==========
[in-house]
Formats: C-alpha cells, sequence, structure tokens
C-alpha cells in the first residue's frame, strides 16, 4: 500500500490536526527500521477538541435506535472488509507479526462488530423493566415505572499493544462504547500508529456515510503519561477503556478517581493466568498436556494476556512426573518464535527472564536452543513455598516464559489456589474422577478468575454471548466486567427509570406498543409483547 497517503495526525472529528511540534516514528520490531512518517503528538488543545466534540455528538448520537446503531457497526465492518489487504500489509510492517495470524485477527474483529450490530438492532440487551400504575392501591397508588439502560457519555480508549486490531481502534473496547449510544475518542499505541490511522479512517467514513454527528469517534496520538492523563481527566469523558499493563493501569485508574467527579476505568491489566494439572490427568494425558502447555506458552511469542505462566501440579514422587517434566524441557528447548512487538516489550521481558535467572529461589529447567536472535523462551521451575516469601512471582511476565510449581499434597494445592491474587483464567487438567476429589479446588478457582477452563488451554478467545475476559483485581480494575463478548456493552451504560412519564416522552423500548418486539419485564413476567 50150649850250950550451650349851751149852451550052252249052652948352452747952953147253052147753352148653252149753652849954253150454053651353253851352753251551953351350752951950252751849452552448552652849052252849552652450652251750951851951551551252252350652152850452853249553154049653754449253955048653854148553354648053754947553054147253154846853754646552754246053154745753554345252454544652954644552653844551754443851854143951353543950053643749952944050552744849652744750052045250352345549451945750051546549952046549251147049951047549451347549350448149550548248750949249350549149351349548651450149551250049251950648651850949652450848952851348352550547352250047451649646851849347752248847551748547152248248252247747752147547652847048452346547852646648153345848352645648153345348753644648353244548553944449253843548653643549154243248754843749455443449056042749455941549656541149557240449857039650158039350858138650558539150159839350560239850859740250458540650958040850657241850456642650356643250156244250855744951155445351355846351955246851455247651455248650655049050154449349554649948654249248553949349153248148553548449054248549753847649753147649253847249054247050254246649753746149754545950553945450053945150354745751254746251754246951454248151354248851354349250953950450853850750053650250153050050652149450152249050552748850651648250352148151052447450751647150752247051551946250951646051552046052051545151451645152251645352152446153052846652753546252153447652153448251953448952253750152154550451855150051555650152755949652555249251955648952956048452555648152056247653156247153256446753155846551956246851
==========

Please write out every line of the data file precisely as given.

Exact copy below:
[in-house]
Formats: C-alpha cells, sequence, structure tokens
C-alpha cells in the first residue's frame, strides 16, 4: 500500500490536526527500521477538541435506535472488509507479526462488530423493566415505572499493544462504547500508529456515510503519561477503556478517581493466568498436556494476556512426573518464535527472564536452543513455598516464559489456589474422577478468575454471548466486567427509570406498543409483547 497517503495526525472529528511540534516514528520490531512518517503528538488543545466534540455528538448520537446503531457497526465492518489487504500489509510492517495470524485477527474483529450490530438492532440487551400504575392501591397508588439502560457519555480508549486490531481502534473496547449510544475518542499505541490511522479512517467514513454527528469517534496520538492523563481527566469523558499493563493501569485508574467527579476505568491489566494439572490427568494425558502447555506458552511469542505462566501440579514422587517434566524441557528447548512487538516489550521481558535467572529461589529447567536472535523462551521451575516469601512471582511476565510449581499434597494445592491474587483464567487438567476429589479446588478457582477452563488451554478467545475476559483485581480494575463478548456493552451504560412519564416522552423500548418486539419485564413476567 50150649850250950550451650349851751149852451550052252249052652948352452747952953147253052147753352148653252149753652849954253150454053651353253851352753251551953351350752951950252751849452552448552652849052252849552652450652251750951851951551551252252350652152850452853249553154049653754449253955048653854148553354648053754947553054147253154846853754646552754246053154745753554345252454544652954644552653844551754443851854143951353543950053643749952944050552744849652744750052045250352345549451945750051546549952046549251147049951047549451347549350448149550548248750949249350549149351349548651450149551250049251950648651850949652450848952851348352550547352250047451649646851849347752248847551748547152248248252247747752147547652847048452346547852646648153345848352645648153345348753644648353244548553944449253843548653643549154243248754843749455443449056042749455941549656541149557240449857039650158039350858138650558539150159839350560239850859740250458540650958040850657241850456642650356643250156244250855744951155445351355846351955246851455247651455248650655049050154449349554649948654249248553949349153248148553548449054248549753847649753147649253847249054247050254246649753746149754545950553945450053945150354745751254746251754246951454248151354248851354349250953950450853850750053650250153050050652149450152249050552748850651648250352148151052447450751647150752247051551946250951646051552046052051545151451645152251645352152446153052846652753546252153447652153448251953448952253750152154550451855150051555650152755949652555249251955648952956048452555648152056247653156247153256446753155846551956246851